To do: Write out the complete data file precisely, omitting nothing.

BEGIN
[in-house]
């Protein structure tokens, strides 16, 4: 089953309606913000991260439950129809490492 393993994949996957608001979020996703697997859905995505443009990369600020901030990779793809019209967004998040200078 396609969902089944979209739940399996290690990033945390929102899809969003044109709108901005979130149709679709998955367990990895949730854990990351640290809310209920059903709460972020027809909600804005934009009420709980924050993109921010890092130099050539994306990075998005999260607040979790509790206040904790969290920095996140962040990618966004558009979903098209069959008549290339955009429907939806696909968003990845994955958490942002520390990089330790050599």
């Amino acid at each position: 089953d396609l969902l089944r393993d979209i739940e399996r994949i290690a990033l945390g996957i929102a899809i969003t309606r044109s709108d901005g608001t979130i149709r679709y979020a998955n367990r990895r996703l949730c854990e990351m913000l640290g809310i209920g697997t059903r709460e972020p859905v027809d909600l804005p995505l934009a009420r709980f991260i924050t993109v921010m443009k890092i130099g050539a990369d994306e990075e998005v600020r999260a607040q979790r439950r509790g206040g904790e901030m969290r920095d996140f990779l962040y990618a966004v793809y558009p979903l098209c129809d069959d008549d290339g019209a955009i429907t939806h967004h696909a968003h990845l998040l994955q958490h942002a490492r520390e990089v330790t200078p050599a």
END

[in-house]
């Protein structure tokens, strides 16, 4: 089953309606913000991260439950129809490492 393993994949996957608001979020996703697997859905995505443009990369600020901030990779793809019209967004998040200078 396609969902089944979209739940399996290690990033945390929102899809969003044109709108901005979130149709679709998955367990990895949730854990990351640290809310209920059903709460972020027809909600804005934009009420709980924050993109921010890092130099050539994306990075998005999260607040979790509790206040904790969290920095996140962040990618966004558009979903098209069959008549290339955009429907939806696909968003990845994955958490942002520390990089330790050599």
């Amino acid at each position: 089953d396609l969902l089944r393993d979209i739940e399996r994949i290690a990033l945390g996957i929102a899809i969003t309606r044109s709108d901005g608001t979130i149709r679709y979020a998955n367990r990895r996703l949730c854990e990351m913000l640290g809310i209920g697997t059903r709460e972020p859905v027809d909600l804005p995505l934009a009420r709980f991260i924050t993109v921010m443009k890092i130099g050539a990369d994306e990075e998005v600020r999260a607040q979790r439950r509790g206040g904790e901030m969290r920095d996140f990779l962040y990618a966004v793809y558009p979903l098209c129809d069959d008549d290339g019209a955009i429907t939806h967004h696909a968003h990845l998040l994955q958490h942002a490492r520390e990089v330790t200078p050599a």